A global regulatory system links virulence and antibiotic resistance to envelope homeostasis in Acinetobacter baumannii
May 24, 2018
Edward Geisinger, Nadav J. Mortman, Germán Vargas-Cuebas, Albert K. Tai
PLoS Pathogens: 2018 May 24;14(5):e1007030. doi: 10.1371/journal.ppat.1007030 | PMID: 29795704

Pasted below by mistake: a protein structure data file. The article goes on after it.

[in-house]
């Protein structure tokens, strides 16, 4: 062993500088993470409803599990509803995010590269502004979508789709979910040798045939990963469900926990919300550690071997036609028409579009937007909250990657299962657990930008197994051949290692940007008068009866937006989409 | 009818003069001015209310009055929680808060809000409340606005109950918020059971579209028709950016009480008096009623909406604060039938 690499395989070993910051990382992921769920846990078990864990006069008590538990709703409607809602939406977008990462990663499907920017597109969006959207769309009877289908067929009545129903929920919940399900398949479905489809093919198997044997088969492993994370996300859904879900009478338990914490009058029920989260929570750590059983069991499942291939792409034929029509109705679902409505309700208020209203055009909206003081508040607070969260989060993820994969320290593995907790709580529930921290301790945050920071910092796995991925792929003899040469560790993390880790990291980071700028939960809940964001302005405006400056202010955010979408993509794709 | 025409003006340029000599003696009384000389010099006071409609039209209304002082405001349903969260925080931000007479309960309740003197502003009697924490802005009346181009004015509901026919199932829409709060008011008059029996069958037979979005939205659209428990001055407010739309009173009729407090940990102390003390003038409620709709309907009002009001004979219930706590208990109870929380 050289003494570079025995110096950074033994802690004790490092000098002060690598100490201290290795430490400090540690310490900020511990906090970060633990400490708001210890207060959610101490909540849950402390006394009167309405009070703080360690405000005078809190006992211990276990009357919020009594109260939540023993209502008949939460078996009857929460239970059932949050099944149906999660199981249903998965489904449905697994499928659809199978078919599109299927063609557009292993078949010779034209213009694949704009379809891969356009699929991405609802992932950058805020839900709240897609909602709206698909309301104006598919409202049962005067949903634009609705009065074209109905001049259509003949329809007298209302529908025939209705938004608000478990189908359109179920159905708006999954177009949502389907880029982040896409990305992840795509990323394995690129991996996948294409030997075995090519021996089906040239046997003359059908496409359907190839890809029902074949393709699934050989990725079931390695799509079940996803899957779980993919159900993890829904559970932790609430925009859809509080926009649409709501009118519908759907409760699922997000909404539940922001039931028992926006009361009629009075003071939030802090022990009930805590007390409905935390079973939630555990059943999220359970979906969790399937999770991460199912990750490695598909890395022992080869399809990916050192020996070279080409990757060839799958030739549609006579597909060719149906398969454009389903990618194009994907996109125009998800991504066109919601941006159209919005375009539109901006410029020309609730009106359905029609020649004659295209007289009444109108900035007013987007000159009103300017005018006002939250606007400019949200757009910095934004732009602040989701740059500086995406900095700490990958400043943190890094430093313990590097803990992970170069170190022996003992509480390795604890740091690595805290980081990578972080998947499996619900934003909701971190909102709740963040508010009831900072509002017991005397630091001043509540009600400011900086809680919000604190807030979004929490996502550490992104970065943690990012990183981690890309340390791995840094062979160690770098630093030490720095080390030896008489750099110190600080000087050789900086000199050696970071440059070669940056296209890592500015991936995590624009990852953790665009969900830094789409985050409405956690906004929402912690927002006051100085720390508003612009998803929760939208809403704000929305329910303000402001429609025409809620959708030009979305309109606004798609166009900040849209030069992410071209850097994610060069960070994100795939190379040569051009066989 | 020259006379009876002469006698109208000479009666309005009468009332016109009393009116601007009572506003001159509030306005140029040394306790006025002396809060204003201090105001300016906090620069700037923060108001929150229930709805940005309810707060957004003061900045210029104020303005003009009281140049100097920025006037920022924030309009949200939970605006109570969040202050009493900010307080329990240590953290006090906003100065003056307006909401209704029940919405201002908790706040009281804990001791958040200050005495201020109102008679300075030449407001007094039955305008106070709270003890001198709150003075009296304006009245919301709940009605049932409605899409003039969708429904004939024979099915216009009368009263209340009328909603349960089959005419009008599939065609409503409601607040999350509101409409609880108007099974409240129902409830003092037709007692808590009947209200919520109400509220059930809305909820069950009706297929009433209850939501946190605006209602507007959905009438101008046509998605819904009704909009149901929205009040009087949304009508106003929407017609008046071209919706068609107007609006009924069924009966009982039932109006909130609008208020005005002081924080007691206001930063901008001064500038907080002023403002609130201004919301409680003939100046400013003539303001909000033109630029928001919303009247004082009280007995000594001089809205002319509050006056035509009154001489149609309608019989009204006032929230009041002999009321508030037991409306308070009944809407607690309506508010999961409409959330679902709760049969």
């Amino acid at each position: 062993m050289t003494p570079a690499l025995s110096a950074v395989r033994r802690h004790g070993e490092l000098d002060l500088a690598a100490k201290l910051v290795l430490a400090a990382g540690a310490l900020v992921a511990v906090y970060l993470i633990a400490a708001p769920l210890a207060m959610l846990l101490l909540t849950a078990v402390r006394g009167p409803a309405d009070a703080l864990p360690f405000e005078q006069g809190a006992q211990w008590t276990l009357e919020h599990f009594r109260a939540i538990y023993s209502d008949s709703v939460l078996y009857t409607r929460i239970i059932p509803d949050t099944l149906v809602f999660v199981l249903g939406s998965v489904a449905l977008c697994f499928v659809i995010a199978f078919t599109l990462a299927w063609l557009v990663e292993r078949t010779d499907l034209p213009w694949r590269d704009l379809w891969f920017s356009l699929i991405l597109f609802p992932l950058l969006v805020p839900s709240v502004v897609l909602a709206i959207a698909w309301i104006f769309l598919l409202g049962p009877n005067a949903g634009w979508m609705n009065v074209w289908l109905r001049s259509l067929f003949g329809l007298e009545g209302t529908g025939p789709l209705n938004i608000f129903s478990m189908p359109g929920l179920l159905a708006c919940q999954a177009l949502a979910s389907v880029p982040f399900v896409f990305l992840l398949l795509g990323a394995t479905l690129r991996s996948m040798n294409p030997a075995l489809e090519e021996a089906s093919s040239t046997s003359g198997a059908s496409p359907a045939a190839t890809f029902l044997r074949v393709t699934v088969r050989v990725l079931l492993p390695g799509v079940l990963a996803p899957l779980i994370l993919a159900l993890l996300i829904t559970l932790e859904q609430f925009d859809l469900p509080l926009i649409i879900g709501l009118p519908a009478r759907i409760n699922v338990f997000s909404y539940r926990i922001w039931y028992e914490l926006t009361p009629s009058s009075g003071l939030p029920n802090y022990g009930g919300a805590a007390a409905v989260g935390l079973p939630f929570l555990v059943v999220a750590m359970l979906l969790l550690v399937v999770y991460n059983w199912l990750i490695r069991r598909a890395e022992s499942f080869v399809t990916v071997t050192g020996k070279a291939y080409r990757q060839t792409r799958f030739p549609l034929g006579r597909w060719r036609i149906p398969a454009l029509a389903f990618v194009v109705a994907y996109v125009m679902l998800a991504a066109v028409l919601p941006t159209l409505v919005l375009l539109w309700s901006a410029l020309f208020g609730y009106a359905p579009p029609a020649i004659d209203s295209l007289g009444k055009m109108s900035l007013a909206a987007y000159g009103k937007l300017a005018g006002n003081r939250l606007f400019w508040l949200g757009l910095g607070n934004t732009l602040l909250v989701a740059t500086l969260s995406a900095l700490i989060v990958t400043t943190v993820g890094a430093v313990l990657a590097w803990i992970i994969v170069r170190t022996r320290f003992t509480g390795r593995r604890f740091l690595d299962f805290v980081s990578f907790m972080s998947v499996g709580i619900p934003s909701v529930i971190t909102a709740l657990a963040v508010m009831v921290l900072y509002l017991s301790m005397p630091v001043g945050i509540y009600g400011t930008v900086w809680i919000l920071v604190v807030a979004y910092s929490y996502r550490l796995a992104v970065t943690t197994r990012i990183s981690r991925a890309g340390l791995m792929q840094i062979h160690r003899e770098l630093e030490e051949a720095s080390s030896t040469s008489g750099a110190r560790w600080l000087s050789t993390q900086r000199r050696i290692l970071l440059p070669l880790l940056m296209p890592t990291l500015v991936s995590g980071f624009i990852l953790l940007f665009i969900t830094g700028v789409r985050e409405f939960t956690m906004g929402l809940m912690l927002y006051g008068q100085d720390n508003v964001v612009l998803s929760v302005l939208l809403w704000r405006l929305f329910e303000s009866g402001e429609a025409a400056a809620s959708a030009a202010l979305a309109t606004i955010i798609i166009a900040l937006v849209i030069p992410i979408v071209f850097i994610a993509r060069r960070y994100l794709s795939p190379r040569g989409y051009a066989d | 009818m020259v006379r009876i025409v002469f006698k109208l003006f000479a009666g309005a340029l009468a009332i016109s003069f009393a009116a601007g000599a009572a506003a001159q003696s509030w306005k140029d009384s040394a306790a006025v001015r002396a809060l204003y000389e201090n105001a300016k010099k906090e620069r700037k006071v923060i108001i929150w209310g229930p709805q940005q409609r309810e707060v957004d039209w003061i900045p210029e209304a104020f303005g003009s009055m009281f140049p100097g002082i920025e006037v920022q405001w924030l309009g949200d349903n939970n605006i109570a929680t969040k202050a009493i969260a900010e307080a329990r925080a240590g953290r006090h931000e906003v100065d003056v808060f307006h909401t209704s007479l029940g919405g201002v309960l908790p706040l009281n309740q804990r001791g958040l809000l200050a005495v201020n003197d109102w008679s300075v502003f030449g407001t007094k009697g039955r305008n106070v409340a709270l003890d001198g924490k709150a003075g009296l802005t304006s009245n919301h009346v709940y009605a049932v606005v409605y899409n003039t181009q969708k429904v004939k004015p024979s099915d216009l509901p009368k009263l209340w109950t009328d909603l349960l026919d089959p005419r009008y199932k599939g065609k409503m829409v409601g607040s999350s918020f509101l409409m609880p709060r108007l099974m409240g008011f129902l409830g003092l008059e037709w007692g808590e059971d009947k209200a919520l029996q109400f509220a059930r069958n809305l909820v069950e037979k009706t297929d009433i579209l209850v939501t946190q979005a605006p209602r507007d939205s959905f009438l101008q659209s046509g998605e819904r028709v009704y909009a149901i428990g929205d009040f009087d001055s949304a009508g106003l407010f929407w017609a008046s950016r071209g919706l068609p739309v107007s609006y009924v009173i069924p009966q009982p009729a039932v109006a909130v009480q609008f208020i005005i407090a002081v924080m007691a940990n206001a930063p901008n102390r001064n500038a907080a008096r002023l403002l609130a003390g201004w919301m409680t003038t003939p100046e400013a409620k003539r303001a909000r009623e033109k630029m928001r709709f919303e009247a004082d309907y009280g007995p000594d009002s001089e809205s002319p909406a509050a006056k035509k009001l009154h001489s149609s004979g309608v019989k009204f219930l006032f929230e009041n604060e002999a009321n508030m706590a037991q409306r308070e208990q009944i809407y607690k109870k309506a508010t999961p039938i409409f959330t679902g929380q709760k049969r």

The nosocomial pathogen Acinetobacter baumannii is a significant threat due to its ability to cause infections refractory to a broad range of antibiotic treatments. We show here that a highly conserved sensory-transduction system, BfmRS, mediates the coordinate development of both enhanced virulence and resistance in this microorganism. Hyperactive alleles of BfmRS conferred increased protection from serum complement killing and allowed lethal systemic disease in mice. BfmRS also augmented resistance and tolerance against an expansive set of antibiotics, including dramatic protection from β-lactam toxicity. Through transcriptome profiling, we showed that BfmRS governs these phenotypes through global transcriptional regulation of a post-exponential-phase-like program of gene expression, a key feature of which is modulation of envelope biogenesis and defense pathways. BfmRS activity defended against cell-wall lesions through both β-lactamase-dependent and -independent mechanisms, with the latter being connected to control of lytic transglycosylase production and proper coordination of morphogenesis and division. In addition, hypersensitivity of bfmRS knockouts could be suppressed by unlinked mutations restoring a short, rod cell morphology, indicating that regulation of drug resistance, pathogenicity, and envelope morphogenesis are intimately linked by this central regulatory system in A. baumannii. This work demonstrates that BfmRS controls a global regulatory network coupling cellular physiology to the ability to cause invasive, drug-resistant infections.